JW: We’re playing venues like this, which is a pub. Three of our favourite venue’s are pubs. Little pubs like this.

WT: They are crackers.

JW: You get two hundred people in and they’re all screaming their heads off and I love that closeness. We’ve done a couple of theatres and yeah, its ok but after you’ve done the song and there’s applause then there’s a sort of silence.

WT: Your waiting for a glass to chink.

JW: But if people are singing along, I love that, because we want everyone to enjoy it as much as we do when we are up there on stage, because that’s what we do. I was singing my head off when I went to see him (Collins). We do it because we love it.

WT: The night….. That’s the important thing. The short and long of it is, we could come along to a venue like this, and set the gear up, throw in a couple of speakers and a half a drum kit and we could say we’ve learnt a couple of songs so lump it! We don’t want to do that. The truth of the matter is it wouldn’t matter whether we were doing one gig a year or 500, it wouldn’t make any difference, we try and give whatever it is that we can give, on each individual night, and once that night is over, the first thing we do is, get on the phone on Sunday, Monday and Tuesday to each other. Talking about the gig, or the good and bad bits what we need to sort out. So it’s a perpetual thing, its never this is what we do, great lets just sit down. Never!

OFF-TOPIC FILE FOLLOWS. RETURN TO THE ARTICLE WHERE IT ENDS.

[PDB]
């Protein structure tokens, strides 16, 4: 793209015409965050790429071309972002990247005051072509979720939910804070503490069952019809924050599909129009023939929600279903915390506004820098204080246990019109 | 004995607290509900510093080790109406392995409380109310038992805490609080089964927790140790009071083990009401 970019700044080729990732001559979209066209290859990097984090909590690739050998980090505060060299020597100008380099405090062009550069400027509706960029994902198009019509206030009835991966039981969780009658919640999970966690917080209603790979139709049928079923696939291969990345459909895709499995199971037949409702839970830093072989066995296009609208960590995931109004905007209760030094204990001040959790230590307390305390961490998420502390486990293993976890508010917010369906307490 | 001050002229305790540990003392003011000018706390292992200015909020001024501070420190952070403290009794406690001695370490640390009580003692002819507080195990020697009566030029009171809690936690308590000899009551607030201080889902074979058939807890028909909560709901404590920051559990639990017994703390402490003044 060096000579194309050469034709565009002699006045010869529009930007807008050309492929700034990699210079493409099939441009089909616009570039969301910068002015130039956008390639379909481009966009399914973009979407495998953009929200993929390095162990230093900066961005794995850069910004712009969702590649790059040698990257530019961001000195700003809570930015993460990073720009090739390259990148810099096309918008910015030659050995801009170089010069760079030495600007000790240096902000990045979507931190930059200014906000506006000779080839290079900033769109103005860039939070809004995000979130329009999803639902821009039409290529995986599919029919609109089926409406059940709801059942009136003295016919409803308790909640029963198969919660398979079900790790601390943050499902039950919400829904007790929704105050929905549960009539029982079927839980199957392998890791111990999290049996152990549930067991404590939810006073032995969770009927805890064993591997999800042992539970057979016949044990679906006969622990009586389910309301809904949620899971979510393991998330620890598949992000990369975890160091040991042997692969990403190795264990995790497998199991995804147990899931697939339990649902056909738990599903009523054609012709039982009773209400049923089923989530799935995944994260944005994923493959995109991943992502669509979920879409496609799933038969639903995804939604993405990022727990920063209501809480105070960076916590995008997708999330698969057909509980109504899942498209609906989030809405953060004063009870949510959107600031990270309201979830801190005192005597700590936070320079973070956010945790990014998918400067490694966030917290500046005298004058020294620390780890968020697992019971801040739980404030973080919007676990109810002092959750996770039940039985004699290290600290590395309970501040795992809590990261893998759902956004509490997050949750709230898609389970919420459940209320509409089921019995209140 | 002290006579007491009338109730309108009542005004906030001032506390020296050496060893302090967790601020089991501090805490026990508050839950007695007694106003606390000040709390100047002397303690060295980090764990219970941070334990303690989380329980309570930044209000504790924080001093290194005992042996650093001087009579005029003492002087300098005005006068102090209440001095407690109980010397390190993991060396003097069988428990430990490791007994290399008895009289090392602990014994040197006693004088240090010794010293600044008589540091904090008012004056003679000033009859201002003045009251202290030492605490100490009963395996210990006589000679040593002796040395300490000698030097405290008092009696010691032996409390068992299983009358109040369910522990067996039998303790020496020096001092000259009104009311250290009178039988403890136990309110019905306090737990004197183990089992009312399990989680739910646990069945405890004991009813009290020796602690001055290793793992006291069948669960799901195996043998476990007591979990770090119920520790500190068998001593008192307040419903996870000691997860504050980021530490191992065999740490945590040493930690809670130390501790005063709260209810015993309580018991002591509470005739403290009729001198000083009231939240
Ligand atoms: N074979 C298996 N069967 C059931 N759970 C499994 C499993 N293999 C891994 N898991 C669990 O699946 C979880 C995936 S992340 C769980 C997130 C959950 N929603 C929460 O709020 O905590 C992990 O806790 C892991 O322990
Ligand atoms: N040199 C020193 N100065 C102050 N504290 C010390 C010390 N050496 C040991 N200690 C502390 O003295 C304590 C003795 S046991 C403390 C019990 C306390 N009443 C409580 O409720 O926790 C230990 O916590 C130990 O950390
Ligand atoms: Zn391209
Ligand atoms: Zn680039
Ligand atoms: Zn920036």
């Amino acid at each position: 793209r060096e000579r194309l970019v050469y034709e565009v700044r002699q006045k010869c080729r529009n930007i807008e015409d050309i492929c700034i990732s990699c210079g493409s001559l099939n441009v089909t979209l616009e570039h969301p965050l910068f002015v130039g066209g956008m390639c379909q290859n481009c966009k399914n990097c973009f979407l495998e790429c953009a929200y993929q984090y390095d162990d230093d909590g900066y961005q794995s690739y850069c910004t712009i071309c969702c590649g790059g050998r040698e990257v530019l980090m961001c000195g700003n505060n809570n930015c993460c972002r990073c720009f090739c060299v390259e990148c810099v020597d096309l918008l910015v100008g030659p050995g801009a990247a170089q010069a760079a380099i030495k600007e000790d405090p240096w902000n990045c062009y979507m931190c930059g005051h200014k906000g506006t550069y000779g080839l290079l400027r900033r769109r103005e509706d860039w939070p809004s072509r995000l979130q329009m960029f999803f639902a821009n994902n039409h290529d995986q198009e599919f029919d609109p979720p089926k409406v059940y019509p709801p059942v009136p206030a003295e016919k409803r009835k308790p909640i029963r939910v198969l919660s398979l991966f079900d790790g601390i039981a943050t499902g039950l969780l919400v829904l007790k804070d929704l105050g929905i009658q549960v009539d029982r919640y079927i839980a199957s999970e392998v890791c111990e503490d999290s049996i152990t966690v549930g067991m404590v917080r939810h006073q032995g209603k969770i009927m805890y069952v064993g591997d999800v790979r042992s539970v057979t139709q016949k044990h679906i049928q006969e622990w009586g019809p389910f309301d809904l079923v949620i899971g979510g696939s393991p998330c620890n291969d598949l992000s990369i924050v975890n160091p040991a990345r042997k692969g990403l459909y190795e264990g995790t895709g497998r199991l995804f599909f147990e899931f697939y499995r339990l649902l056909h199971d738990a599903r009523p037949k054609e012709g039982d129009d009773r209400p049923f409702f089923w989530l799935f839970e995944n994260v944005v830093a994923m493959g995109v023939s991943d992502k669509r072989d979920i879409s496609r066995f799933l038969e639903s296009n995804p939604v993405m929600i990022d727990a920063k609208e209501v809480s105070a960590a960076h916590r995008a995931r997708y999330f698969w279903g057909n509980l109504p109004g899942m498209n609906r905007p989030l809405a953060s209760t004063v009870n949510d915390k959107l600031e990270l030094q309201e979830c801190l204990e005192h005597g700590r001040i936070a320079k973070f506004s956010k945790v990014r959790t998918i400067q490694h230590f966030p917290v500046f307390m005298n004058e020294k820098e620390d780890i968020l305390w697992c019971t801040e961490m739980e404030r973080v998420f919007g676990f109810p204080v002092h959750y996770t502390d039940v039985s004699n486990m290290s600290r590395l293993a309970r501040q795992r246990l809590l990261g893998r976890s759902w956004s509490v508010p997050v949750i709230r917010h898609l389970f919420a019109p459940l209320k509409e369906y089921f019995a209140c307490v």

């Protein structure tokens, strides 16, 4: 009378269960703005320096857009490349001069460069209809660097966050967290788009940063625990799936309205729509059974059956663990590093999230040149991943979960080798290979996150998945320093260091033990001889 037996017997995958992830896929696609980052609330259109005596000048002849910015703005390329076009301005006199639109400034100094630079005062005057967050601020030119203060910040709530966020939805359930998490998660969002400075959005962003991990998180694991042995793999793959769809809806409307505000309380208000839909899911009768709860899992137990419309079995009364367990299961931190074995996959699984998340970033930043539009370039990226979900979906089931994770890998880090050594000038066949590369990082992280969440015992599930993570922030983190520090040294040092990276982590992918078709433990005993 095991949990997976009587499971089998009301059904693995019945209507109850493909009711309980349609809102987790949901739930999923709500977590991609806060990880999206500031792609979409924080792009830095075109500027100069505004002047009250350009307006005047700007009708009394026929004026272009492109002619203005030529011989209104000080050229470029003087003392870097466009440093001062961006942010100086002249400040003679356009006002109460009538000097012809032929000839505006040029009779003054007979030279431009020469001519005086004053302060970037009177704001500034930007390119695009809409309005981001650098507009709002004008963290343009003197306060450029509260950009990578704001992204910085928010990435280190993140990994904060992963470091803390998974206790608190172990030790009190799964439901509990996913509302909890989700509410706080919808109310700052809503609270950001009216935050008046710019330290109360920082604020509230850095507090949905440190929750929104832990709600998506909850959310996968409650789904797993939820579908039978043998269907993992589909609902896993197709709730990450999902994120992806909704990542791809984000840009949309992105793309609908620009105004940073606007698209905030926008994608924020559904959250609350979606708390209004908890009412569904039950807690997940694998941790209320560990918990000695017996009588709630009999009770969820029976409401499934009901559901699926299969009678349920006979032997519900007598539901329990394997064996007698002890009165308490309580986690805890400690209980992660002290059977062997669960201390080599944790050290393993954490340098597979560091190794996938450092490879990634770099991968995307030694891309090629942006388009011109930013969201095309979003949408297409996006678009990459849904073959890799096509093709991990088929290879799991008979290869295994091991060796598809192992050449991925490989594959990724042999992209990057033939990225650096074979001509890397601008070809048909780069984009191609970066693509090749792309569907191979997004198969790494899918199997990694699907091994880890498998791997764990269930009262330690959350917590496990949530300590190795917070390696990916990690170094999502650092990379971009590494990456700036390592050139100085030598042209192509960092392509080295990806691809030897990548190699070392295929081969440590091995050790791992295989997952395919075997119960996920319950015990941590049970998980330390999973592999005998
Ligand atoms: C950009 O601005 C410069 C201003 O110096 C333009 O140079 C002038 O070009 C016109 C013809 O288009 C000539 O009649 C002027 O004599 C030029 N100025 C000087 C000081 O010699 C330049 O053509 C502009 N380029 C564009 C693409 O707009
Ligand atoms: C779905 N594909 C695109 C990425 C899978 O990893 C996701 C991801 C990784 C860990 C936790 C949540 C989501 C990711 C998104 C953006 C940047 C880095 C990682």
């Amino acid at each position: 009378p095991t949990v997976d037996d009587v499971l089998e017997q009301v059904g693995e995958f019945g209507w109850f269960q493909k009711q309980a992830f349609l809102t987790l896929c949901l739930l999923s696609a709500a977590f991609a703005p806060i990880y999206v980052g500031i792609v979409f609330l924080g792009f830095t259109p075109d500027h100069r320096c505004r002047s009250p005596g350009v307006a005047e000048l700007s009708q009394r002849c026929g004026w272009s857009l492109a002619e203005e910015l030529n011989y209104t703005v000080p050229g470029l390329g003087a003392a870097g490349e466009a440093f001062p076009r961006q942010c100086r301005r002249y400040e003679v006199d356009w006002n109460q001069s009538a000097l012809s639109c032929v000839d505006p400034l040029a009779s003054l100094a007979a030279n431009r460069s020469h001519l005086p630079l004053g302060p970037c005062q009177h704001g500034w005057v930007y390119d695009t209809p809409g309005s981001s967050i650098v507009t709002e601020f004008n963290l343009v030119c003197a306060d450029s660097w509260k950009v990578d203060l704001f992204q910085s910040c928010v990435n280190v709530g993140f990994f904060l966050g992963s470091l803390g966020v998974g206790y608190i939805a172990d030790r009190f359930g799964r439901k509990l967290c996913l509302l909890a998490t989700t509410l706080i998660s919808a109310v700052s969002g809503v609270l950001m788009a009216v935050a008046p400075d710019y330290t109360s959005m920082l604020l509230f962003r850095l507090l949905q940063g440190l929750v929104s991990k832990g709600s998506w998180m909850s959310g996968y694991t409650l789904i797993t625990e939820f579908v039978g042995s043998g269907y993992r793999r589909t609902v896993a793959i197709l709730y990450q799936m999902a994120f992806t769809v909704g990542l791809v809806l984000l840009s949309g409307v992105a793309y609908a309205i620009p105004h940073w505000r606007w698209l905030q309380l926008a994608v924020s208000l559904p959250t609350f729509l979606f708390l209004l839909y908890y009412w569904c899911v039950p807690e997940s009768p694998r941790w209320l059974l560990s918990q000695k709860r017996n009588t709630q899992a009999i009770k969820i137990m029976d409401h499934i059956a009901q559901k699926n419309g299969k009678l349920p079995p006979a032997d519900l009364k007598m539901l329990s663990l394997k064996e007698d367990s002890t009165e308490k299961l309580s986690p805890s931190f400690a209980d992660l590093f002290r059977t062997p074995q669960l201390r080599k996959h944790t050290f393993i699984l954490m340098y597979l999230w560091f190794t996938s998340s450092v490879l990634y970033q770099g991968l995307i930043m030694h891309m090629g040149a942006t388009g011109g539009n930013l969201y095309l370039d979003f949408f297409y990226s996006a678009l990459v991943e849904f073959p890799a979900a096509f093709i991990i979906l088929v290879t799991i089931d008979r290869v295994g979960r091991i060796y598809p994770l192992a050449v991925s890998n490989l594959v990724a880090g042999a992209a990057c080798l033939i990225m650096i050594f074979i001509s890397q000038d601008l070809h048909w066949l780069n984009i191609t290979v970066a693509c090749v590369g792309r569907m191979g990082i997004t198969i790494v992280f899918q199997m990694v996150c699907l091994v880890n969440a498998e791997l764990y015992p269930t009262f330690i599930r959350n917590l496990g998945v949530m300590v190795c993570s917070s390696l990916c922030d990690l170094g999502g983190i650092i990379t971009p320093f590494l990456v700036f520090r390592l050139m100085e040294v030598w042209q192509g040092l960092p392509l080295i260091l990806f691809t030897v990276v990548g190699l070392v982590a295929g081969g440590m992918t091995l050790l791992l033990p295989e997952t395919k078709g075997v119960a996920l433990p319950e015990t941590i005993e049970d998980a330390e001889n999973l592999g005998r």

JW: If you look at Tony, he has just invested £1300 in a Roland Fantom X6, because he wants to improve a couple of his keyboard sounds.

WT: He is trying to get hold of the Yamaha CP 80 sound (laughs).

JW: I think it’s very good.

WT: He’d sell his house for it

JW: Oh yeah, he would.

TWR: He’s got Eight keyboards with him tonight.

JW: What’s he left at home? He left the Emulator II and the Pro Soloist (laughs)

TWR: So what about the set list? Are there any arguments over the set list or do you agree as to what you’re going to play?

WT: We had asked the guy who owns the venue if we could do a three hour set, as there are a lot of people here tonight from the Phil Collins forum, and there have been people flying in from Germany and Ireland, and because there is a lot of people travelling here, we said ‘oh, what are we going to leave out?’ So we left one out. We we’re told 9:30pm to midnight, so I don’t think there is an argument. I think it’s whoever gives in the quickest.

JW: Yeah, we can stick with two longs, we might not do One More Night or a Groovy Kind of Love, probably not. But there’s other stuff we can do. Set list wise, we are looking at going back and doing some of the older more classic numbers. A few have been discussed we have been thinking that next year when we have a bit more time of getting some of these things under our belt mainly for us because we enjoy it really…

TC (enters): What you saying about me?

WT: That you’re an absolute w*nker (Laughs)

TC: As long as you get it right, that’s ok (Laughs)

TWR: We were just saying that you have brought all of your keyboards with you tonight

TC: I know (Laughs). Slumming it tonight.